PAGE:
Is Castle Windsor's Inteceptor mechanism considered to be a good/effective way of implementing the Unit of Work pattern?
My project involves Castle Windsor, the NHibernate Facility and of course NHibernate - all used in self-hosted WCF services.
Each service method normally requests from the Windsor container an instance of a helper class into which the WCF call is delegated. The helper class has an ISessionManager constructor argument which Windsor resolves via the NHibernate Facility.
The trouble is, the helper class is doing too much work. It has both logic and data access intermingled which means its difficult (virtually impossible) to test and difficult to read.
What I want is to re-arrange responsibilities
I don't want the WCF helper to know anything about transactions or sessions, so no ISessionManager constructor arg, no references to transactions and no ISession.
In order for the WCF helper to do data access, its going to have to rely on a new helper, dare I call it a DAO? or God forbid a repository, on which will be methods for fetching, querying, and possibly saving domain objects.
The problem with returning NHibernate proxied objects from a DAO is that if the session is closed before the entity is returned, any subsequent attempt to access collections on the domain object from the client code will result in an exception as the session is no longer there to be used to lazily fetch the required data. It's obvious really, but everyone new to NHibernate must hit this issue.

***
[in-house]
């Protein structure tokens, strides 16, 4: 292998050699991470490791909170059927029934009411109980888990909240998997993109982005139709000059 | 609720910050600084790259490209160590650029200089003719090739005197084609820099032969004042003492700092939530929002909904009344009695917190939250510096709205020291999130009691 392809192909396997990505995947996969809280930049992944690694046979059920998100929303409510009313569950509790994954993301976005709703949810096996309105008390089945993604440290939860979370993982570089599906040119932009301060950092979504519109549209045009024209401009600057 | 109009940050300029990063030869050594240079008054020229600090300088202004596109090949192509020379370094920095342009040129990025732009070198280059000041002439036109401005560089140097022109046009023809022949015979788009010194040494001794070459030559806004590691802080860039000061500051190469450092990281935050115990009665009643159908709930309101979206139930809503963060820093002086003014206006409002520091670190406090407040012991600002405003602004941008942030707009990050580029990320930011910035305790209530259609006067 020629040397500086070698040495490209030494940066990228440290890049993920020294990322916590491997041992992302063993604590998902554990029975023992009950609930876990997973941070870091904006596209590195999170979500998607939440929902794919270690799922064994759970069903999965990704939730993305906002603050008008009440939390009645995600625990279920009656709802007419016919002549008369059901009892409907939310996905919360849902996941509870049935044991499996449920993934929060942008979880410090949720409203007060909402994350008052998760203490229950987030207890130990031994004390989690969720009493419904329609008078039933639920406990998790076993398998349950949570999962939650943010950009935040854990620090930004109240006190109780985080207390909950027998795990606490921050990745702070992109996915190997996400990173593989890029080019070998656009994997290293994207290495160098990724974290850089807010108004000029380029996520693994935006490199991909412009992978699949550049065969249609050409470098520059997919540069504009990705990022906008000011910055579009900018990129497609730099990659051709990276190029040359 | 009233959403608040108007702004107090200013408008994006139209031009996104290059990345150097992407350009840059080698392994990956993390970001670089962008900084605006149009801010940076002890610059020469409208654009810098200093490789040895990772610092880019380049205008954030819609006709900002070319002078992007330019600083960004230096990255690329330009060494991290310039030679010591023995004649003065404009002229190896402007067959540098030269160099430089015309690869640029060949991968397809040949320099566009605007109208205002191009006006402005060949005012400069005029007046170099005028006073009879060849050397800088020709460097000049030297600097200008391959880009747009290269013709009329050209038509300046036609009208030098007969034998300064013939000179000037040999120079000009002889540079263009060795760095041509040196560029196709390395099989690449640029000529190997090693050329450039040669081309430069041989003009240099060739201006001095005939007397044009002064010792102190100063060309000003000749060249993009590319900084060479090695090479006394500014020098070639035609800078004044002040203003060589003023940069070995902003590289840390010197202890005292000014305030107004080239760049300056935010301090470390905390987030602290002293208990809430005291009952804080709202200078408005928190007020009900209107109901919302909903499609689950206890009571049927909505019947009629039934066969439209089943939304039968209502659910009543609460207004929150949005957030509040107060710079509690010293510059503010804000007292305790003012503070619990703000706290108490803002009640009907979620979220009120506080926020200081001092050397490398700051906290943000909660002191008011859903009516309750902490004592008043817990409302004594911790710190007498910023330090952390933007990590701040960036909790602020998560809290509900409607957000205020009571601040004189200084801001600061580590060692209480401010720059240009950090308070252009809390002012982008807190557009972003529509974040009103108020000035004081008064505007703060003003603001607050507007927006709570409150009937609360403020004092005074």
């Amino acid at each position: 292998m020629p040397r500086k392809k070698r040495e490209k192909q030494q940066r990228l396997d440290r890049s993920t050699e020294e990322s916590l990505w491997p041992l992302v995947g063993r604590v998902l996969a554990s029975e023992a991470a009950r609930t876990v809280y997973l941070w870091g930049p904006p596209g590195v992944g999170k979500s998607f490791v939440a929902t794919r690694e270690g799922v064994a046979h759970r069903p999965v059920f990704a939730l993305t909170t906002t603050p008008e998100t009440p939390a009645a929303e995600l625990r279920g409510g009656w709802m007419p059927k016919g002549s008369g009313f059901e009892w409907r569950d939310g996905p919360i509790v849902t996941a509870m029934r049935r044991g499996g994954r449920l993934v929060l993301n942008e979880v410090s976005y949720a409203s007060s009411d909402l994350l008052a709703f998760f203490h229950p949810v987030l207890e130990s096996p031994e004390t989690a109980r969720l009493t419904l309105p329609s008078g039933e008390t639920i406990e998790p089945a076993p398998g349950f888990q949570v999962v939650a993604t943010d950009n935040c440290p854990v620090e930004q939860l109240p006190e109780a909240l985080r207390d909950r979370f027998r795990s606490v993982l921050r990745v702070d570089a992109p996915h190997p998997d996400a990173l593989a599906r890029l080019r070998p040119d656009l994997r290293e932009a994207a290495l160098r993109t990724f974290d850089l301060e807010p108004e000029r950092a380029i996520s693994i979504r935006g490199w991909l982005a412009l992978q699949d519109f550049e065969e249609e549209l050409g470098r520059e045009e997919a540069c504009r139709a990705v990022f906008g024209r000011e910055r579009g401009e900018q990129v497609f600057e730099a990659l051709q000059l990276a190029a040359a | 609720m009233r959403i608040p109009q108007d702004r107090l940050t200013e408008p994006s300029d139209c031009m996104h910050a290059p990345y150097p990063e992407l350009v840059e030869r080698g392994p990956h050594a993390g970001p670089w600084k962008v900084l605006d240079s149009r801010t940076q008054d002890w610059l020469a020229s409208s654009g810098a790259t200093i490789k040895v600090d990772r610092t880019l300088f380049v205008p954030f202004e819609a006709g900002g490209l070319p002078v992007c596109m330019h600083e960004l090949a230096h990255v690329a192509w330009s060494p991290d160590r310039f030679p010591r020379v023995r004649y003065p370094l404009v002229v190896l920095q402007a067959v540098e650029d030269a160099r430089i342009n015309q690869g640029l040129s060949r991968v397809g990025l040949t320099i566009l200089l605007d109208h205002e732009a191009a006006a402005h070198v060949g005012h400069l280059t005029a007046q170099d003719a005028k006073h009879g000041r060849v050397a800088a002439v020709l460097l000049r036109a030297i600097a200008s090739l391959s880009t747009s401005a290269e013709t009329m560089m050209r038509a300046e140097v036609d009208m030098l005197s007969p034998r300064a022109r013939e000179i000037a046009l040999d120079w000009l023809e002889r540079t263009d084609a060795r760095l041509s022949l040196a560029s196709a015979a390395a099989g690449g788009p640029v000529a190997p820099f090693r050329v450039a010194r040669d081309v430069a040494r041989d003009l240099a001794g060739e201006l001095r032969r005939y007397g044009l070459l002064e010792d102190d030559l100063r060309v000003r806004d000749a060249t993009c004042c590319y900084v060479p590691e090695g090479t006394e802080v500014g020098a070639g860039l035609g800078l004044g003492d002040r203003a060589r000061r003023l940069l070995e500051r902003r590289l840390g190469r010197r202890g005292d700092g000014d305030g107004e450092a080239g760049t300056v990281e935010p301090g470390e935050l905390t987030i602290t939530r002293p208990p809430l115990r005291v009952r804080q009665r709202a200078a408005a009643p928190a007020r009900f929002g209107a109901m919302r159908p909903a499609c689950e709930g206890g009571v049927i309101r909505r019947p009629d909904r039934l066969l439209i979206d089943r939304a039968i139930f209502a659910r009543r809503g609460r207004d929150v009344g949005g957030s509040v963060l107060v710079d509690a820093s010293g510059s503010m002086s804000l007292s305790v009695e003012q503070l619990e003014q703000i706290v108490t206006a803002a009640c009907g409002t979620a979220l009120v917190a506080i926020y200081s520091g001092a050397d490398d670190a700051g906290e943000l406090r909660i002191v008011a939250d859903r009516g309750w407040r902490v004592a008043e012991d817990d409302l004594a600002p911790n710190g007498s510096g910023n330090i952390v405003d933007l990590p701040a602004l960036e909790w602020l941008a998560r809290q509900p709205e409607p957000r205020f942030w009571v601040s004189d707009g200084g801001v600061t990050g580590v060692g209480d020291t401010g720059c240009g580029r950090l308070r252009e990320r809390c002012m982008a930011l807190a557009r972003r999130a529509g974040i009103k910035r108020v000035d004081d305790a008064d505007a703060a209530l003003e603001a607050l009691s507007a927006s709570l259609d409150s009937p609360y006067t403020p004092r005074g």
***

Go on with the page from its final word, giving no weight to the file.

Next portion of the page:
So if DAOs and Repos cant close the session, what does?
What I need is one NHibernate session per WCF service operation call, where several DAOs or Respositories can call OpenSession as much as they like, but they all get the same session, and ideally, any attempt to dispose the session would be ignored unless its the last Dispose. Not sure about the last bit, but maybe DAOs and repos just call ISessionManager.OpenSession and leave it to something else to flush and dispose the session.
I thought maybe I could use an interceptor which takes an ISessionManager, opens a session and starts a transaction, forwards the invocation, then if no exception occurs, commits the transaction and disposes the session, otherwise rolls back the transaction if any exception occurs.